• SB 4 (Gonzalez) Communications. California Advanced Services Fund. Deaf and Disabled Telecommunications Program. Surcharges. This measure would reform the existing California Advanced Services Fund (CASF) surcharge to help close the digital divide. Specifically, it would continue the collection of the CASF fund beyond its original 2022 sunset date, and make it easier for local governments to apply for these infrastructure grants. This would create a long-term sustainable funding source for cities for broadband deployment. Cal Cities Position: Support
  • SB 9 (Atkins) Housing and Development. Approvals. This bill would require a local government to ministerially approve a housing development containing two residential units in single-family residential zones. Additionally, this measure would require local governments to ministerially approve urban lot splits. Cal Cities Position: Oppose Unless Amended
  • SB 16 (Skinner) Peace Officers. Release of Records. This measure would make every incident involving use of force, sustained findings of unlawful arrests and unlawful searches, and incidents where a peace officer or custodial officer engaged in conduct involving prejudice or discrimination on the basis of specified protected classes to be subject to disclosure. Additionally, SB 16 would require indefinite retention of all complaints and related reports or findings currently in the possession of a department or agency. Cal Cities Position: Oppose
  • SB 210 (Wiener) Automated License Plate Recognition Systems. Use of Data. This measure would require Automated License Plate Reader data that does not match a hot list be destroyed within 24 hours. Cal Cities Position: Oppose
  • SB 278 (Leyva) Public Employees’ Retirement System. Disallowed Compensation. Benefit Adjustments. This bill would require public agencies to directly pay retirees and/or their beneficiaries disallowed retirement benefits using their general fund dollars. Cal Cities Position: Oppose
  • SB 555 (McGuire) Local Agencies. Transient Occupancy Taxes. Short-Term Rental Facilitator. Collection This measure would provide an opt-in program for cities to delegate short-term rental Transient Occupancy Taxes collection authority to the California Department of Tax and Fee Administration. Cal Cities Position: Oppose Unless Amended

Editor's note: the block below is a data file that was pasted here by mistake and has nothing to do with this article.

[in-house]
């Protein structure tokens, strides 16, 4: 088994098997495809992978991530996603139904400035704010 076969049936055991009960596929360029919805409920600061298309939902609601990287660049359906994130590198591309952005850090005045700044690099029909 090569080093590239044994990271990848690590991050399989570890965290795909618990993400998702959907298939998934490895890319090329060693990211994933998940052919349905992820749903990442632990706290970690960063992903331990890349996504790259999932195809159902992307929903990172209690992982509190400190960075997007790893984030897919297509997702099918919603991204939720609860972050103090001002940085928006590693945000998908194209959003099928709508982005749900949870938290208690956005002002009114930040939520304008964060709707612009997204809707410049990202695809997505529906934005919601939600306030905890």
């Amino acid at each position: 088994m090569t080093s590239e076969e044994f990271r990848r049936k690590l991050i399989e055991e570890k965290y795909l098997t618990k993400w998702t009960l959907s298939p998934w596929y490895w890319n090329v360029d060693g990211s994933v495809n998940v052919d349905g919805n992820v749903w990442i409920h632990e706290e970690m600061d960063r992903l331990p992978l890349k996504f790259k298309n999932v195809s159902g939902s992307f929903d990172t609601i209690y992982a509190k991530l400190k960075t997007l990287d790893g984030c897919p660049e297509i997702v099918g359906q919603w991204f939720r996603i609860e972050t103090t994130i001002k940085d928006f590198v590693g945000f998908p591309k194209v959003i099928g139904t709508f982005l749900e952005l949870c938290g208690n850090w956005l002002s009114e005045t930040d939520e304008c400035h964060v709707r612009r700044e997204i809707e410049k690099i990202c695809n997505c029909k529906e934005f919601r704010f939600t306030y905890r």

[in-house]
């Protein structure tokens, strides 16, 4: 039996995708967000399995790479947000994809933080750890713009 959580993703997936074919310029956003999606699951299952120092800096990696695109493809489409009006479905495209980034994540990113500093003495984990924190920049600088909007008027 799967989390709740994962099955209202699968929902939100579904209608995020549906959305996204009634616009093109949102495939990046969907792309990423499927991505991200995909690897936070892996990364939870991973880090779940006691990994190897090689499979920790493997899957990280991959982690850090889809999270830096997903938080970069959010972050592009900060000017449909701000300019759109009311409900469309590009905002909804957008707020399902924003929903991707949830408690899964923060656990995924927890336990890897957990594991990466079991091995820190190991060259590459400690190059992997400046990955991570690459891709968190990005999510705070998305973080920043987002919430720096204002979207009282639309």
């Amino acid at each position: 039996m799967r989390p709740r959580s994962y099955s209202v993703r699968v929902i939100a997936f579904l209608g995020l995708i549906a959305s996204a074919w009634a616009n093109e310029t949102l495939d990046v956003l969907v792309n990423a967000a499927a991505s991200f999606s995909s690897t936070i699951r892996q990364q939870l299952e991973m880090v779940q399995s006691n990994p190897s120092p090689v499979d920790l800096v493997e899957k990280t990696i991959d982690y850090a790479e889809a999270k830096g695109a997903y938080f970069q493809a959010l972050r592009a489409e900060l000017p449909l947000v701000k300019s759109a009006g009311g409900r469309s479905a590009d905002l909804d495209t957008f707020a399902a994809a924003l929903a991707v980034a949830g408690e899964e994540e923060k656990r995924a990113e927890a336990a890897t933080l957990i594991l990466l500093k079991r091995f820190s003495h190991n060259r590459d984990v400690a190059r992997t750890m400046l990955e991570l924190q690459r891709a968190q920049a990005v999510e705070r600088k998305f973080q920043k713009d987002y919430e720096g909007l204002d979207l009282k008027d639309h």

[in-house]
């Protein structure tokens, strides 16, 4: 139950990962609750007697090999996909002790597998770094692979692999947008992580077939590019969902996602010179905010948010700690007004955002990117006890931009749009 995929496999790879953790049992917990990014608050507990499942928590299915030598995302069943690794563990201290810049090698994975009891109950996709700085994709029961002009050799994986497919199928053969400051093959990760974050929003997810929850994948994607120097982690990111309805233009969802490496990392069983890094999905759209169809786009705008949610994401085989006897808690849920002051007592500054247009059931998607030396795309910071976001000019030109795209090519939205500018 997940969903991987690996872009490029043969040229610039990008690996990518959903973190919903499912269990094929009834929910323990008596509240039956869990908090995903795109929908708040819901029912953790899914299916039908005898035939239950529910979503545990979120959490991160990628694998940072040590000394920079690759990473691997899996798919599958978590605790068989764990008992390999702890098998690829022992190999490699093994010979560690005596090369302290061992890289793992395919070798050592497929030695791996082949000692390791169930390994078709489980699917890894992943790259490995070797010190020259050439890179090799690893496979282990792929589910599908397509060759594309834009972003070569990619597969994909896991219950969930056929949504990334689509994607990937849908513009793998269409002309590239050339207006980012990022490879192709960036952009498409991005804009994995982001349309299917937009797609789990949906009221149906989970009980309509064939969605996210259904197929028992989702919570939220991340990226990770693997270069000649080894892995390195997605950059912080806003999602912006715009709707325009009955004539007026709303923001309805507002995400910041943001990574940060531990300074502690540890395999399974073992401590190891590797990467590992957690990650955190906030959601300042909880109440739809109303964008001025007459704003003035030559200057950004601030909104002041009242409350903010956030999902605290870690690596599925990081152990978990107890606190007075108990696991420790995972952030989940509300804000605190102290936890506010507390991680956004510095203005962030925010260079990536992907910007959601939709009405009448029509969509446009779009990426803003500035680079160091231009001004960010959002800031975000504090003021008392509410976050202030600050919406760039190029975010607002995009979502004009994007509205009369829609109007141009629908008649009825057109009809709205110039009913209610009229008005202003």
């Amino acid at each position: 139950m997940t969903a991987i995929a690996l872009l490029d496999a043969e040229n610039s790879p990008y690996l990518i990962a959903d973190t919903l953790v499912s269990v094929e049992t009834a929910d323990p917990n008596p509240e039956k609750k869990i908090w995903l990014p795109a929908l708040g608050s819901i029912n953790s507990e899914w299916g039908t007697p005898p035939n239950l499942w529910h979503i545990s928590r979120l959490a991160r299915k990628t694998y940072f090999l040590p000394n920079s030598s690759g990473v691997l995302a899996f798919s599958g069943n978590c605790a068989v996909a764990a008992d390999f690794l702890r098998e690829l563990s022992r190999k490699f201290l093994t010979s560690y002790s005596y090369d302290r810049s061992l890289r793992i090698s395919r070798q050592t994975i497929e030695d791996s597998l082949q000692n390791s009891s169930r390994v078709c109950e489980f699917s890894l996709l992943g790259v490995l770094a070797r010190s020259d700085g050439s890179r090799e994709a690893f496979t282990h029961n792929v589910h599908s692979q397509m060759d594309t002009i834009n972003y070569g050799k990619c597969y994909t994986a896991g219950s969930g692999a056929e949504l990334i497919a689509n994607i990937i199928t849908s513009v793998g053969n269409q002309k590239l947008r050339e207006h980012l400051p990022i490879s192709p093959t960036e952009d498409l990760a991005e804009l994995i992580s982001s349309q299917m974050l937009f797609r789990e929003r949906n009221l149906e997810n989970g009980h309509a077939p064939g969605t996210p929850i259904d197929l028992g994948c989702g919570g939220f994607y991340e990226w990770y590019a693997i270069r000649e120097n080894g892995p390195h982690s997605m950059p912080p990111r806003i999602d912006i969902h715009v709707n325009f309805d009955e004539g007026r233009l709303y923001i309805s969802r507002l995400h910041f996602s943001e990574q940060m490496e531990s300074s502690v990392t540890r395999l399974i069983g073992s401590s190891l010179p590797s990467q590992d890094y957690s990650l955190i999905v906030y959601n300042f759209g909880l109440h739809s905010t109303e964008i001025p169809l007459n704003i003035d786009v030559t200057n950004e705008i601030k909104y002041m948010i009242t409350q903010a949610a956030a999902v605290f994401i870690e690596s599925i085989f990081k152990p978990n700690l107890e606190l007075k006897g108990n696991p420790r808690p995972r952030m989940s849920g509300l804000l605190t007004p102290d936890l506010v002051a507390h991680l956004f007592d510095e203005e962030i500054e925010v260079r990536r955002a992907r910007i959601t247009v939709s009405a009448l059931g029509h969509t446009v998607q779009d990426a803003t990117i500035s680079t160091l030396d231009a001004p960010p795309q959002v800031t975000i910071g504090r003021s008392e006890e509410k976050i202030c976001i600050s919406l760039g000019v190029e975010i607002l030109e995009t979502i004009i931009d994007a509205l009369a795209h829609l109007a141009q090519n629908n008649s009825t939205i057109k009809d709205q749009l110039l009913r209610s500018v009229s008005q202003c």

• SB 556 (Dodd) Street Light Poles, Traffic Signal Poles. Small Wireless Facilities Attachments This measure would directly conflict with Federal Communications Commission's adopted regulations on wireless services deployment. It would require local governments to make space available on street light poles, traffic signal poles, utility poles, and other public infrastructure to telecommunications providers. Additionally, SB 556 would create ambiguity in the fees local governments can charge for access to their infrastructure. Cal Cities Position: Oppose
  • SB 617 (Wiener) Residential Solar Energy Systems. Permitting. This measure would require every city in a county with a population of 150,000 or more, by September 2023, to implement an online, automated permitting platform that verifies code compliance and issues permits for a residential photovoltaic solar energy system and an energy storage system paired with a residential photovoltaic solar energy system. Cal Cities Position: Oppose
  • SB 619 (Laird) Organic Waste. Reduction Regulations. This measure would seek to help local governments implement SB 1383 (Lara, 2016), and the subsequent CalRecycle organic waste regulations. Cal Cities Position: Support in Concept
As the legislative session progresses, updated and new information regarding Cal Cities priority bills can be found on our website. Cal Cities is strongest when joined by the voices of city leaders and partners, and we urge all cities to engage on these important measures.
 
2021 Legislative Action Days
 
Cal Cities is hosting one of its cornerstone advocacy events of the year, 2021 Legislative Action Days on May 12-13. Join hundreds of your fellow Cal Cities members for this two-day virtual advocacy event, and play a key role in ensuring local priorities are heard in the Legislature and Administration. This event will provide city officials a forum to advocate with key legislators on many of the priority bills highlighted above. Registration for this event is now open and is also free for Cal Cities members and League Partners.